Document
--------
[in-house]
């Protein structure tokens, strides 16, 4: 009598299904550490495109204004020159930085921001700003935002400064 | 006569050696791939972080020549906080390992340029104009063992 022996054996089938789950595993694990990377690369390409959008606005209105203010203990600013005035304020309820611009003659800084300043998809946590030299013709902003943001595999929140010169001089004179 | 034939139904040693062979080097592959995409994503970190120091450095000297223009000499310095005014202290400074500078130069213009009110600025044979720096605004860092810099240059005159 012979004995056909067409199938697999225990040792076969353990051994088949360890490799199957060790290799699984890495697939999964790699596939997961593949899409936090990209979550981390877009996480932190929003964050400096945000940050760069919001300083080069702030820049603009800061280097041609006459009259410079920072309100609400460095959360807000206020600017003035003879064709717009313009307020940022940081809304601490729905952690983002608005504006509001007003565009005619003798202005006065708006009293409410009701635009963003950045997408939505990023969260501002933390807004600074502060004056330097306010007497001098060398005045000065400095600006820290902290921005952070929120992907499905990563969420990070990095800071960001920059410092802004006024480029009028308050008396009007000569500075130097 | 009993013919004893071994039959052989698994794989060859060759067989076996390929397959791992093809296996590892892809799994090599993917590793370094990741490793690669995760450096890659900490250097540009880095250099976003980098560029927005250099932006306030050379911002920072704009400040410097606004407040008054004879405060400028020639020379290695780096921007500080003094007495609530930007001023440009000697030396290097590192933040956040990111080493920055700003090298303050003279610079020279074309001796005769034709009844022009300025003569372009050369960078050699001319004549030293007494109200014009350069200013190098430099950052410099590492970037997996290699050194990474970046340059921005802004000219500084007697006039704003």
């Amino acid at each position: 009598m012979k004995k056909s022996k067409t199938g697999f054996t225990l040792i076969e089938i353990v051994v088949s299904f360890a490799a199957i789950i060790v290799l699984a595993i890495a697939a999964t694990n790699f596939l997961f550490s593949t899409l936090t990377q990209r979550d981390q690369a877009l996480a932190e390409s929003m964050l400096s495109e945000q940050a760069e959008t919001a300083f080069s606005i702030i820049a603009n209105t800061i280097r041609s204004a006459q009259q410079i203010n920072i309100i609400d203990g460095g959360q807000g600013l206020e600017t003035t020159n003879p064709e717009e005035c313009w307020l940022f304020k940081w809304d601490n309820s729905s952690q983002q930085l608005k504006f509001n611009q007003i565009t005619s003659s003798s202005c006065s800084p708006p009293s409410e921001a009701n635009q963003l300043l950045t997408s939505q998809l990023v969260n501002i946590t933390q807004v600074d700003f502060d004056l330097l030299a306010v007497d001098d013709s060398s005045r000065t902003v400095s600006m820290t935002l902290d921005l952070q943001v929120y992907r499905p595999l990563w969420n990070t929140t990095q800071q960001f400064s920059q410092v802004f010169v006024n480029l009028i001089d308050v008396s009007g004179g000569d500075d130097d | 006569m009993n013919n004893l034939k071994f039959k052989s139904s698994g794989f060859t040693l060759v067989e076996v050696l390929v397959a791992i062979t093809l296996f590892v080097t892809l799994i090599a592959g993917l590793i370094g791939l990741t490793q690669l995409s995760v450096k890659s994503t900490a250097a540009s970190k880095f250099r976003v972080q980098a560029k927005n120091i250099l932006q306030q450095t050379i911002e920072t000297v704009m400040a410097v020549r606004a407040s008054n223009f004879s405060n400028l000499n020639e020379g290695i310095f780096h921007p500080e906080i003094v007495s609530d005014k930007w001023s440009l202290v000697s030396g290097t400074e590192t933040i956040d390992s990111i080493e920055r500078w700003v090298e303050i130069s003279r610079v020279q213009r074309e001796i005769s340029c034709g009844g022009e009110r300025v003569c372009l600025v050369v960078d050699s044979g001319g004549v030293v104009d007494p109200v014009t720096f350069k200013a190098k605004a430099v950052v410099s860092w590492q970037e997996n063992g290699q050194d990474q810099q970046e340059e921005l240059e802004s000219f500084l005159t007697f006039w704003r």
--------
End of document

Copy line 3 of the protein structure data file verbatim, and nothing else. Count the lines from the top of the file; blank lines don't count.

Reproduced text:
């Amino acid at each position: 009598m012979k004995k056909s022996k067409t199938g697999f054996t225990l040792i076969e089938i353990v051994v088949s299904f360890a490799a199957i789950i060790v290799l699984a595993i890495a697939a999964t694990n790699f596939l997961f550490s593949t899409l936090t990377q990209r979550d981390q690369a877009l996480a932190e390409s929003m964050l400096s495109e945000q940050a760069e959008t919001a300083f080069s606005i702030i820049a603009n209105t800061i280097r041609s204004a006459q009259q410079i203010n920072i309100i609400d203990g460095g959360q807000g600013l206020e600017t003035t020159n003879p064709e717009e005035c313009w307020l940022f304020k940081w809304d601490n309820s729905s952690q983002q930085l608005k504006f509001n611009q007003i565009t005619s003659s003798s202005c006065s800084p708006p009293s409410e921001a009701n635009q963003l300043l950045t997408s939505q998809l990023v969260n501002i946590t933390q807004v600074d700003f502060d004056l330097l030299a306010v007497d001098d013709s060398s005045r000065t902003v400095s600006m820290t935002l902290d921005l952070q943001v929120y992907r499905p595999l990563w969420n990070t929140t990095q800071q960001f400064s920059q410092v802004f010169v006024n480029l009028i001089d308050v008396s009007g004179g000569d500075d130097d | 006569m009993n013919n004893l034939k071994f039959k052989s139904s698994g794989f060859t040693l060759v067989e076996v050696l390929v397959a791992i062979t093809l296996f590892v080097t892809l799994i090599a592959g993917l590793i370094g791939l990741t490793q690669l995409s995760v450096k890659s994503t900490a250097a540009s970190k880095f250099r976003v972080q980098a560029k927005n120091i250099l932006q306030q450095t050379i911002e920072t000297v704009m400040a410097v020549r606004a407040s008054n223009f004879s405060n400028l000499n020639e020379g290695i310095f780096h921007p500080e906080i003094v007495s609530d005014k930007w001023s440009l202290v000697s030396g290097t400074e590192t933040i956040d390992s990111i080493e920055r500078w700003v090298e303050i130069s003279r610079v020279q213009r074309e001796i005769s340029c034709g009844g022009e009110r300025v003569c372009l600025v050369v960078d050699s044979g001319g004549v030293v104009d007494p109200v014009t720096f350069k200013a190098k605004a430099v950052v410099s860092w590492q970037e997996n063992g290699q050194d990474q810099q970046e340059e921005l240059e802004s000219f500084l005159t007697f006039w704003r």